I decided to apply for a year abroad program so that I could spend my senior year of high school in Europe. Doesn’t get much better than that. As I prepared my school-year abroad application, my mother wired me $80 for an Amtrak ticket back down to New York for October break. She repeatedly warned me to not lose it. I kept saying responding incredulously “why would I lose it?” So, that morning while everyone was boarding buses to get to the city and from there head home (wherever that was), I had an errand to run and had my little beige cloth wallet that contained the $80 dollars. As I cut my way across the lawn in the quad (knowing I was not supposed to, if I got caught I would be reprimanded) I felt into my coat pocket and the wallet was not there. I checked and rechecked. I retraced y steps, or so I thought, through the quad. I knelt on the grass and felt around. Nothing. No wallet. I was in absolute despair. How would I get home? How could I tell my mother? I had let her down. I had never let her down before. I was an overachiever. Failing was not in my DNA. I kept searching for that beige wallet for over an hour to no avail. Eventually the lawnmower guy came up to me and asked me what was wrong? I explained the situation of my lost beige wallet and he took me to an office on campus that I had never gone to before. I don’t remember the administrator’s name. I wish I did, I really do. But he was kind-hearted and gave me $80 with the promise that I would repay him. I felt such a sense of relief, but also shame. I took the money, went into the city and got on Amtrak and made my way home to my mommy. I never told her about that lost beige wallet. I eventually repaid the administrator that took pity on me.
While on October break, I worked on my school abroad application. I was even more determined to get into the program. I couldn’t suffer another failure. After October break, I went back to the spot in the quad where I thought I lost that wallet. I went back there everyday. I obsessed with finding it for it tore at my heart. How could I have lost something that my mom had worked so hard to get me? One day, I sat on the quad –the exact spot where I lost my beige wallet-and thought about what the future would bring. I was going to live in Spain for a year as my application had been successful. How far I had come and how far I was going? I wasn’t going to be the same little girl ever again. Living in Spain was wondrous, but a shock to the system. While I had been in a protected state at boarding school, where administrators would take pity on me because I was a poor Latina, in Spain I was a completely foreign entity to them. Who was this American that wasn’t white? I had even less money in Spain than I did in boarding school in the United States. So, I took on tutoring jobs where I taught English to twin 7 year old brats. It was basically babysitting. I walked to and from school so I managed to save up my weekly transportation money. My mom never knew about my financial difficulties. Why would I bother her with that? Years, later, my baby boy (well, toddler, but always my baby) has more in his savings account than the average American, and I’m determined that he’ll never have to scratch for every penny like I did.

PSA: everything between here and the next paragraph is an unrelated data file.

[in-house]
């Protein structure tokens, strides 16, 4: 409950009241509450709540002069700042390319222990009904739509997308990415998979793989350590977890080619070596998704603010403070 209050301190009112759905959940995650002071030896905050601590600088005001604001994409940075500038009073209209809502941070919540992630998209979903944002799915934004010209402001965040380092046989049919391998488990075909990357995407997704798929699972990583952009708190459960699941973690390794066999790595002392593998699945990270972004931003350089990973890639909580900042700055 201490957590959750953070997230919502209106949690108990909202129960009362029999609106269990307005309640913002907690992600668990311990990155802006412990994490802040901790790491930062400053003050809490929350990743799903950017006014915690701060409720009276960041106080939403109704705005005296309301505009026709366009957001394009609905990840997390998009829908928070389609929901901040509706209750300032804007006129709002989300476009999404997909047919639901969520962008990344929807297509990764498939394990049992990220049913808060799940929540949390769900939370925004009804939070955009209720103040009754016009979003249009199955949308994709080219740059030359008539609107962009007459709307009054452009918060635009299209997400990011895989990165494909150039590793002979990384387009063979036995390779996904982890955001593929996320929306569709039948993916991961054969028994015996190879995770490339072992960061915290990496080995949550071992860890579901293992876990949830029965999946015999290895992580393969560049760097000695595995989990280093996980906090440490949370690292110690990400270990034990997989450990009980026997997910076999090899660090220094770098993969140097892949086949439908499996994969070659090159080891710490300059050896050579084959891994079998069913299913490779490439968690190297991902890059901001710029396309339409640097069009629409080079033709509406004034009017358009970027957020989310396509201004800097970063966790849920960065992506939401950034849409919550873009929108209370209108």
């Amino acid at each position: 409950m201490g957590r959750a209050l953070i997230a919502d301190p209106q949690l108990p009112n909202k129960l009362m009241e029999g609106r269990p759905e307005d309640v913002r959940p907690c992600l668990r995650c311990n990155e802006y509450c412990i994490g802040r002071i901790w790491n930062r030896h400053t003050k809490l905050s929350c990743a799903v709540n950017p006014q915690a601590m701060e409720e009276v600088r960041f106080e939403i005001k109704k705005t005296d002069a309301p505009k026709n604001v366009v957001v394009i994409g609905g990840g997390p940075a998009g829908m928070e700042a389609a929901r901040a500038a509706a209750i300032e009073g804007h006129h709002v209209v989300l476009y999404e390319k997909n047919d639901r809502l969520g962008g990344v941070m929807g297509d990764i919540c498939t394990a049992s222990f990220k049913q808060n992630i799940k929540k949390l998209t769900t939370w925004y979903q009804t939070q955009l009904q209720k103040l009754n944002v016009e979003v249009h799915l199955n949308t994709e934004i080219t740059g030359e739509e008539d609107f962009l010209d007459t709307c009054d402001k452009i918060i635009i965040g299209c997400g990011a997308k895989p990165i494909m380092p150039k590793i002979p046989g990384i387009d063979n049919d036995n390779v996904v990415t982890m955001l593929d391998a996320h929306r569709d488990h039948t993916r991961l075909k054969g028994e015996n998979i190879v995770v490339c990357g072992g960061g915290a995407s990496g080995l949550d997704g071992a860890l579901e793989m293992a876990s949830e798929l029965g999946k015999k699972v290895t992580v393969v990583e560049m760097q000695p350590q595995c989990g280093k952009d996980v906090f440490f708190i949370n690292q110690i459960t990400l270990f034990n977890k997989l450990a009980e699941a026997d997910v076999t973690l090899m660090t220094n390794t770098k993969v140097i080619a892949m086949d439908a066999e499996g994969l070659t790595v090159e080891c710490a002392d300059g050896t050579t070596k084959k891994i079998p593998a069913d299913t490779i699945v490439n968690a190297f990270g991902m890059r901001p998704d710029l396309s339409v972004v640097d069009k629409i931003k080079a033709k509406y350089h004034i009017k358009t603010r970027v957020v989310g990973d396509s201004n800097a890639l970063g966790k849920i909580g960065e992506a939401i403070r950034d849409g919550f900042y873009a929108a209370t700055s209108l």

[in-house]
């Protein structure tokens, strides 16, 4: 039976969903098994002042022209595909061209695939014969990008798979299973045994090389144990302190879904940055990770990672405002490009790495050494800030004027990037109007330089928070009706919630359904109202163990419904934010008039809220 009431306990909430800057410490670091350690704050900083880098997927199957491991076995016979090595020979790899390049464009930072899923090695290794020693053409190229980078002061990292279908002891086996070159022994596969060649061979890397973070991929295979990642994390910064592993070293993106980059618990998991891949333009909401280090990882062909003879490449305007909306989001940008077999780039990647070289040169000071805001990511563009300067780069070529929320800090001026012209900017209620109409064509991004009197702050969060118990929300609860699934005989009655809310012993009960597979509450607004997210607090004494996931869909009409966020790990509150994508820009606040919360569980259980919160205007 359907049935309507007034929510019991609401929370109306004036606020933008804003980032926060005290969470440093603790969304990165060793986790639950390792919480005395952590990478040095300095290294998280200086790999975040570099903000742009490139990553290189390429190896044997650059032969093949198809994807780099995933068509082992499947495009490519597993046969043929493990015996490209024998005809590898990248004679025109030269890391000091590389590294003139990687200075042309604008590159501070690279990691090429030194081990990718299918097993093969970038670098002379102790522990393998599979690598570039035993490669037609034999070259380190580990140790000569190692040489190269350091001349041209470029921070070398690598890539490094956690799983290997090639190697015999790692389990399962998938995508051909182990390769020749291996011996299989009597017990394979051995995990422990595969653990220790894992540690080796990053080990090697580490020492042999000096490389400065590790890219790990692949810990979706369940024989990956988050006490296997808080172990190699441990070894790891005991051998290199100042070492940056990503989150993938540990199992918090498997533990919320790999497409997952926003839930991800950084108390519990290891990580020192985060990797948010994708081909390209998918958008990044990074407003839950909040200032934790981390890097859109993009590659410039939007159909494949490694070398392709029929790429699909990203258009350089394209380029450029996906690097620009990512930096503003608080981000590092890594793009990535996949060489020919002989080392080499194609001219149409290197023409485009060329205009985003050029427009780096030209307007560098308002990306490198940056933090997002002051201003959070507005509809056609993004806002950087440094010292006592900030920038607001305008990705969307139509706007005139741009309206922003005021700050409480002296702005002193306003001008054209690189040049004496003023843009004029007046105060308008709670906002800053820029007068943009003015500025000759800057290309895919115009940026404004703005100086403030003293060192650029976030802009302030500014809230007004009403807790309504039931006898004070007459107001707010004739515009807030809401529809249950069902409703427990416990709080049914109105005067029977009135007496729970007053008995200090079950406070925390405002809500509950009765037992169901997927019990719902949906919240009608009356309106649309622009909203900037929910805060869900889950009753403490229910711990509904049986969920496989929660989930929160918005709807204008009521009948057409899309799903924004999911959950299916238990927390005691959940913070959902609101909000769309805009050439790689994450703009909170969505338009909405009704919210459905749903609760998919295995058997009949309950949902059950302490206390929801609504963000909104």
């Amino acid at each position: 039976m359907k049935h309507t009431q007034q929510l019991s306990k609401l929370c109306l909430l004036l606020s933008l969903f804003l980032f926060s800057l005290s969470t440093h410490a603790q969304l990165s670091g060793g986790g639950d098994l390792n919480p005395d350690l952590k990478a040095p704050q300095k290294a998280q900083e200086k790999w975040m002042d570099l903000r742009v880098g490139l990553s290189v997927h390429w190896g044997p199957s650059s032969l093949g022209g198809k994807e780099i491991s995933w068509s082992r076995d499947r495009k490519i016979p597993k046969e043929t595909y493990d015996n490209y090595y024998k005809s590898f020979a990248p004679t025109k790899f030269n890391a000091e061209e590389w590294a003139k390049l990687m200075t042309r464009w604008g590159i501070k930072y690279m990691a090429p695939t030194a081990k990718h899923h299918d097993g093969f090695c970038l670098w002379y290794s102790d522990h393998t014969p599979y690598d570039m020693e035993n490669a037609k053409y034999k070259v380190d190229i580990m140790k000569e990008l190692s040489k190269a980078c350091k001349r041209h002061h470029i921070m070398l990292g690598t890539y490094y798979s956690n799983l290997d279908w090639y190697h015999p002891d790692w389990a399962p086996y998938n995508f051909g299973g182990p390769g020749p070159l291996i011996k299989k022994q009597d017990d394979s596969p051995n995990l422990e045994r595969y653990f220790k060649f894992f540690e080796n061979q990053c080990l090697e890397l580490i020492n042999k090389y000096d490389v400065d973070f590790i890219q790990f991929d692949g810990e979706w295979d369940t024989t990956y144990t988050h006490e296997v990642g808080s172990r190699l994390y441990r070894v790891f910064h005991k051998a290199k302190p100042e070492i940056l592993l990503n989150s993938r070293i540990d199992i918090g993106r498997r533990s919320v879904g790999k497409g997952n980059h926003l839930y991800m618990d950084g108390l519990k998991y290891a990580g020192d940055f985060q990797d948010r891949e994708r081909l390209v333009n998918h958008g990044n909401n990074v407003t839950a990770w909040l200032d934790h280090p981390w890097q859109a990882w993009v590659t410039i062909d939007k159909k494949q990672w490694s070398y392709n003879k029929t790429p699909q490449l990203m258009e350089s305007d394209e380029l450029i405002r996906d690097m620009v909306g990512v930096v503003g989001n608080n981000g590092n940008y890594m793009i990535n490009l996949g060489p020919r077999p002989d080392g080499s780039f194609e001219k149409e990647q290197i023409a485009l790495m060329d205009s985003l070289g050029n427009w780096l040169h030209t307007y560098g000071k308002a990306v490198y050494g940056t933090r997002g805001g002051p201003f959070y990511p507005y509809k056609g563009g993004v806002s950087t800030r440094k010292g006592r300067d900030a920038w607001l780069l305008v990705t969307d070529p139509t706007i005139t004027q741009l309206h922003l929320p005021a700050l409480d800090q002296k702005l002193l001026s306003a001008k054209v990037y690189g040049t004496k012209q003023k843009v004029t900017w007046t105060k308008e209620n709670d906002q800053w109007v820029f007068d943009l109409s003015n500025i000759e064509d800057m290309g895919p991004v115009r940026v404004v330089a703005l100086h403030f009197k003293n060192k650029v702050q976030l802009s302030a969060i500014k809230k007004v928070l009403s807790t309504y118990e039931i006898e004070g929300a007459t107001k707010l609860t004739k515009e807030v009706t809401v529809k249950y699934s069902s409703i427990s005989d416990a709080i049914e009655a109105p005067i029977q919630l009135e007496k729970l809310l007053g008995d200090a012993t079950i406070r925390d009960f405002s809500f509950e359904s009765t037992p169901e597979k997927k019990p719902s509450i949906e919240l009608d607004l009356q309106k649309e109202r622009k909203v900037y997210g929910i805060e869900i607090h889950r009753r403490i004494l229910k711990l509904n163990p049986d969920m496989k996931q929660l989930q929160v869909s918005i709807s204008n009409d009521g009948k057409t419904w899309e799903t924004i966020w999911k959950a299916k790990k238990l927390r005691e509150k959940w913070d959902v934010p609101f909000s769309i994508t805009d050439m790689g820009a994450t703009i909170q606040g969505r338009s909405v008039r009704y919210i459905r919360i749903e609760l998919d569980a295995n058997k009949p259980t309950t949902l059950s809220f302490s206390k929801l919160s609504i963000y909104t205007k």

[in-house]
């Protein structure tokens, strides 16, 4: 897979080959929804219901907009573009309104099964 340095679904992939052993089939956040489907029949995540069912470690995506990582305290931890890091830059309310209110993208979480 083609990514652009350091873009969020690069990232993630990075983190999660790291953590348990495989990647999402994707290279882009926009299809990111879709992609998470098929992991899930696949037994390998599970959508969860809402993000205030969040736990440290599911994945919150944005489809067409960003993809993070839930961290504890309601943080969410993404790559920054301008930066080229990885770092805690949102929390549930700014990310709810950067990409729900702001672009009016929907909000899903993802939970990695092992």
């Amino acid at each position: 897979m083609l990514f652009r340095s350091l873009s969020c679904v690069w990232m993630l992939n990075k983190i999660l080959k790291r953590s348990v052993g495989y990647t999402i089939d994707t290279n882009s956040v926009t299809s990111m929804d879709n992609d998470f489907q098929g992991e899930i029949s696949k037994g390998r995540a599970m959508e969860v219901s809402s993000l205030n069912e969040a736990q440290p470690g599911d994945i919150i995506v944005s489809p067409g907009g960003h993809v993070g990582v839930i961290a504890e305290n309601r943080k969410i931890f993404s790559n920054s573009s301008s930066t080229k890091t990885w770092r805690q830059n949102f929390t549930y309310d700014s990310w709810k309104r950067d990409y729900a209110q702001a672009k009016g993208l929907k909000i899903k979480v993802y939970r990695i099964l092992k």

Have you ever seen the movie “Better off Dead”? That first hour was just pure black humor. Loved it. Throughout the movie, there is a bratty newspaper boy on a bicycle that haunts the protagonist trying to get the $2.00 he is owed for the newspaper delivery. He shows up everywhere, demanding “I want my $2.” Can’t blame him for he had a job to do. Can’t blame the protagonist either for running from him, he had a broken heart to mend while he failed at numerous silly attempts to kill himself. The boy on the bike was the movie’s Macguffin. Nothing really came of it but it sure propelled the plot to even darker, sillier times. What would one do for $2?
Truth is, we are all after something and there is always something that challenges us in that pursuit. We wouldn’t be human if we didn’t have to overcome. But sometimes that which motivates our quest is in itself not that important. It is who we are at the end that is important. I was never able to solve the mystery of my lost beige wallet–my very own Maltese Falcon. Those were my dark days, in which I was shadowed by money worries and feelings of having failed. But now, whenever I find a $20 I left in my winter coat pocket, I am exuberantly overjoyed. Perhaps, even a bit irrationally exuberant. In what has been called the only “stoner” noir film The Big Lebowski, protagonist Jeff Lebowski’s stolen rug that “really tied the room together” is yet another Macguffin, and in a classic statement of life narrative he says, “Let me explain something to you. Um, I am not ‘Mr. Lebowski’. You’re Mr. Lebowski. I’m the Dude. So that’s what you call me. You know, that or, uh, His Dudeness, or uh, Duder, or El Duderino if you’re not into the whole brevity thing. Now that is succinct self-definition. Maybe I’ll tell people to refer to me as “Her Dudeness”. Except in Puerto Rico. Maybe there I’ll be “La Duderina”.